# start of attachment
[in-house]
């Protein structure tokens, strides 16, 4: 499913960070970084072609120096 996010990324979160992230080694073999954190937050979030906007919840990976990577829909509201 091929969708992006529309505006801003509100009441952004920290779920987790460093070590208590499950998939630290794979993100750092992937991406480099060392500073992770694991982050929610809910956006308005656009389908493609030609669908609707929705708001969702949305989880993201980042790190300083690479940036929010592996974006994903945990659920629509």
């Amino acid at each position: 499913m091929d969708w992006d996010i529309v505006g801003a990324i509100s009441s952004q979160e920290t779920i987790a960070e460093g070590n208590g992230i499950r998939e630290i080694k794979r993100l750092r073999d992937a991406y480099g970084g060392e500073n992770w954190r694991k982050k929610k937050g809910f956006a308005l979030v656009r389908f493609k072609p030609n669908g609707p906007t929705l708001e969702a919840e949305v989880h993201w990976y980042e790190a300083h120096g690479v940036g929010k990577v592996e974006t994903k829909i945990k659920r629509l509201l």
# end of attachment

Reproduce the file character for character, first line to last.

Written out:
[in-house]
């Protein structure tokens, strides 16, 4: 499913960070970084072609120096 996010990324979160992230080694073999954190937050979030906007919840990976990577829909509201 091929969708992006529309505006801003509100009441952004920290779920987790460093070590208590499950998939630290794979993100750092992937991406480099060392500073992770694991982050929610809910956006308005656009389908493609030609669908609707929705708001969702949305989880993201980042790190300083690479940036929010592996974006994903945990659920629509």
């Amino acid at each position: 499913m091929d969708w992006d996010i529309v505006g801003a990324i509100s009441s952004q979160e920290t779920i987790a960070e460093g070590n208590g992230i499950r998939e630290i080694k794979r993100l750092r073999d992937a991406y480099g970084g060392e500073n992770w954190r694991k982050k929610k937050g809910f956006a308005l979030v656009r389908f493609k072609p030609n669908g609707p906007t929705l708001e969702a919840e949305v989880h993201w990976y980042e790190a300083h120096g690479v940036g929010k990577v592996e974006t994903k829909i945990k659920r629509l509201l």